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southwestlogoSo the other day while planning a summer family vacation, I came across a trick booking on Southwest.  I am not sure if this is widely known in the travel hacking community or not, but in a spat of Googling, I could not find any reference to it.  I tend to think that maybe it is not that well known, since it would only happen when booking multiple tickets.  It’s also more pronounced when you are booking LOTS of tickets, as I was (this is our first airplane ride with all 8 of us)

First, a bit of background on Southwest.  Southwest is unique from most of the other domestic airlines in that their point redemptions are based specifically on how many dollars the fare costs.  So whereas with American (or United or Delta), a roundtrip costs 25,000 miles whether it’s New York to Boston, or Miami to Seattle, at Southwest , it all depends on how much the fare costs.

In a previous post, we talked about how much are Southwest Rapid Rewards points REALLY worth?  Although there is a nominal published valuation of 70 points / $, meaning that a point would be worth 1.43 cents.  But because the points are calculated on the base fare, you can actually get anywhere from 1.5 to 1.9 cents per point value.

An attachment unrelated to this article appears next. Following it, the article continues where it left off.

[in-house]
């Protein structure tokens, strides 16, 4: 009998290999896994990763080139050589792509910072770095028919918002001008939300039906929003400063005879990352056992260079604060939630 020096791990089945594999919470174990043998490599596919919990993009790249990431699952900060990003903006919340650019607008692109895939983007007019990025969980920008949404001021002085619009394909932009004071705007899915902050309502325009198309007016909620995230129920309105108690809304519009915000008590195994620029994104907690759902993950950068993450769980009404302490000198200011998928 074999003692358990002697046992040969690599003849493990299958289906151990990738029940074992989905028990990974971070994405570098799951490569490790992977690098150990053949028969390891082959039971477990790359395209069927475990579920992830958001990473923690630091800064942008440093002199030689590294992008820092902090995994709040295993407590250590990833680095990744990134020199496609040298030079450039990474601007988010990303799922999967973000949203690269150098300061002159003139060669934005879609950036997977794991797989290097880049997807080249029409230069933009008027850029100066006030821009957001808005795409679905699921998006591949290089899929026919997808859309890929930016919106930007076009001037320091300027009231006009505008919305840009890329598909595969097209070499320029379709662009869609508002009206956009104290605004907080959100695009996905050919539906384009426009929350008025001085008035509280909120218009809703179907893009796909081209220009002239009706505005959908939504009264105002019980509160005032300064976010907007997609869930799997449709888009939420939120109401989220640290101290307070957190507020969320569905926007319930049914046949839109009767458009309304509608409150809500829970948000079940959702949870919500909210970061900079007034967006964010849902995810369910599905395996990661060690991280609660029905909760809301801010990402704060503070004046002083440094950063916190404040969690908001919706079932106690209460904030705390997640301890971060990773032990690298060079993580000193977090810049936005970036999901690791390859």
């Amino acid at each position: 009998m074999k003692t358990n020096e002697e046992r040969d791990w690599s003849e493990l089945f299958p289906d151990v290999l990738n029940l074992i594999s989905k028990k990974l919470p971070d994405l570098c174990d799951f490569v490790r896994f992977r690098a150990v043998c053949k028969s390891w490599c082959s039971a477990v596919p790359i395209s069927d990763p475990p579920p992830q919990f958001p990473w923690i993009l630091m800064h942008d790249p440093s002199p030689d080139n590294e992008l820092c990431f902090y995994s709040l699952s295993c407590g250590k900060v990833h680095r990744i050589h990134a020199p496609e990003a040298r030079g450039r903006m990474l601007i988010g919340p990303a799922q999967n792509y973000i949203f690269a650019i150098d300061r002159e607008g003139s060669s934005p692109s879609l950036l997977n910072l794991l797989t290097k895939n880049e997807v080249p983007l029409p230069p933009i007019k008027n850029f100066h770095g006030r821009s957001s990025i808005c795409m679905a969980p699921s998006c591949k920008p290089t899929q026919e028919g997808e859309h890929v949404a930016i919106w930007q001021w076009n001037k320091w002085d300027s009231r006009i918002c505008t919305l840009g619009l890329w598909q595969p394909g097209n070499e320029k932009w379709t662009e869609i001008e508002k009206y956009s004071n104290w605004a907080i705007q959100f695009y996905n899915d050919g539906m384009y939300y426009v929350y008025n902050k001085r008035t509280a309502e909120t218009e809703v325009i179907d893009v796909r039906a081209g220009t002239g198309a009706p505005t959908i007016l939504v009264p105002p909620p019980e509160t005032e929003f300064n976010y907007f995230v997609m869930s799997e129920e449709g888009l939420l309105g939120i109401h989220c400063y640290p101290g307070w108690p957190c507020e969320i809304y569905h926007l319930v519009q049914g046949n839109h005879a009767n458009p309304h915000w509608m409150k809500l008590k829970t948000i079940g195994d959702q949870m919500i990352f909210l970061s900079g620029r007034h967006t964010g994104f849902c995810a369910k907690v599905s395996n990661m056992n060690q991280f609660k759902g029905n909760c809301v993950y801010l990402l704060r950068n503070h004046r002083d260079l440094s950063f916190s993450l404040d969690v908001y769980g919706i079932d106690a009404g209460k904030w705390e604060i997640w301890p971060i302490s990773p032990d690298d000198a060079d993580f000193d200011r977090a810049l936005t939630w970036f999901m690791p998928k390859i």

So while I was looking to book our Lake Tahoe summer trip, I noticed one thing.  The prices I was quoted when searching for 1 passenger (the default on Southwest) were in some cases lower than the prices when I searched for all 8 tickets.  Makes sense, right?  Southwest is like many airlines in that they have a certain number of fares at a lower price, and if those all “run out”, then there are only higher priced fares.  Reminds me of Megabus, where they have bus fares as low as $1.

So here’s a random flight from Baltimore to Las Vegas this summer:

southwest multiple passengersDo you like my mad animated GIF creation skeelz? 🙂  So these are 5 flights on the same day.  You can see that the bottom 3 are the same price no matter how many passengers are on the reservation, while for the top 2, there is a difference.

So let’s take a comparison on these flights, assuming that you want to book 8 tickets

  • Flight 1 (through MCO): 8 tickets at $331 would cost $2648.  The lower $295 price is available all the way up through 6 passengers, so you could book 1 reservation for 6 people at $295, and then book the 2nd reservation for the remaining 2 tickets at $331.  6 * $295 + 2 * $331 is $2432, a savings of $216
  • Flight 2 (through HOU): 8 tickets at $384 would cost $3072.  The lower $330 price is also available through 6 passengers, so your total cost there is $2748, a savings of $324.

This trick seems to work pretty consistently, though of course it only works if you’re buying multiple tickets.  It isn’t always 6 passengers that are available at the lower price – that seemed to vary (probably depending on how many tickets have already been sold at that fare class)

Having multiple reservations does complicate things a little bit (more things to keep track of), but you’ll have to weigh that against the cost savings.  Definitely something to keep in mind whenever booking multiple passengers on Southwest

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